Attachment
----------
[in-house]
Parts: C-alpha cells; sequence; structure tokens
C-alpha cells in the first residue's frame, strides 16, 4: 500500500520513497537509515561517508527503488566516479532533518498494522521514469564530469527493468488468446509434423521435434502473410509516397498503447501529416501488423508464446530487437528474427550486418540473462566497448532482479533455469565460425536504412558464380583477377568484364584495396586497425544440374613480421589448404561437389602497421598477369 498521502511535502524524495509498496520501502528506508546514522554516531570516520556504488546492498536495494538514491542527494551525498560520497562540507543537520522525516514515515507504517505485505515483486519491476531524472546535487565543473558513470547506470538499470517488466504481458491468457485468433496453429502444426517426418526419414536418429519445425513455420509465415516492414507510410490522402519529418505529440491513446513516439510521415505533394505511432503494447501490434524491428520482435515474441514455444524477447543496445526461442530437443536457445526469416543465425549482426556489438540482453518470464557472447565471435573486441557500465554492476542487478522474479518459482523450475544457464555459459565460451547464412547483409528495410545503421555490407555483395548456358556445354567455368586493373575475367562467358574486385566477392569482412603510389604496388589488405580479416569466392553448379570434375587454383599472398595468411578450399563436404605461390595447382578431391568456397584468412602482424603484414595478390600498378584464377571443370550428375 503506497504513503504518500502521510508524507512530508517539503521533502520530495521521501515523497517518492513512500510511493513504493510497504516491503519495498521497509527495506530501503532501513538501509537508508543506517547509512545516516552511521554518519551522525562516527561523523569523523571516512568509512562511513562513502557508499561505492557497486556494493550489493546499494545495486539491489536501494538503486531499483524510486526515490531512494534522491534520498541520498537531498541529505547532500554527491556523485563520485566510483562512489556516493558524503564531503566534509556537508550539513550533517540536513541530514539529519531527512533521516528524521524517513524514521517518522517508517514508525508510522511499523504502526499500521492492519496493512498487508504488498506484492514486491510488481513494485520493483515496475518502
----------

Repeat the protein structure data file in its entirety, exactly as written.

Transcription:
[in-house]
Parts: C-alpha cells; sequence; structure tokens
C-alpha cells in the first residue's frame, strides 16, 4: 500500500520513497537509515561517508527503488566516479532533518498494522521514469564530469527493468488468446509434423521435434502473410509516397498503447501529416501488423508464446530487437528474427550486418540473462566497448532482479533455469565460425536504412558464380583477377568484364584495396586497425544440374613480421589448404561437389602497421598477369 498521502511535502524524495509498496520501502528506508546514522554516531570516520556504488546492498536495494538514491542527494551525498560520497562540507543537520522525516514515515507504517505485505515483486519491476531524472546535487565543473558513470547506470538499470517488466504481458491468457485468433496453429502444426517426418526419414536418429519445425513455420509465415516492414507510410490522402519529418505529440491513446513516439510521415505533394505511432503494447501490434524491428520482435515474441514455444524477447543496445526461442530437443536457445526469416543465425549482426556489438540482453518470464557472447565471435573486441557500465554492476542487478522474479518459482523450475544457464555459459565460451547464412547483409528495410545503421555490407555483395548456358556445354567455368586493373575475367562467358574486385566477392569482412603510389604496388589488405580479416569466392553448379570434375587454383599472398595468411578450399563436404605461390595447382578431391568456397584468412602482424603484414595478390600498378584464377571443370550428375 503506497504513503504518500502521510508524507512530508517539503521533502520530495521521501515523497517518492513512500510511493513504493510497504516491503519495498521497509527495506530501503532501513538501509537508508543506517547509512545516516552511521554518519551522525562516527561523523569523523571516512568509512562511513562513502557508499561505492557497486556494493550489493546499494545495486539491489536501494538503486531499483524510486526515490531512494534522491534520498541520498537531498541529505547532500554527491556523485563520485566510483562512489556516493558524503564531503566534509556537508550539513550533517540536513541530514539529519531527512533521516528524521524517513524514521517518522517508517514508525508510522511499523504502526499500521492492519496493512498487508504488498506484492514486491510488481513494485520493483515496475518502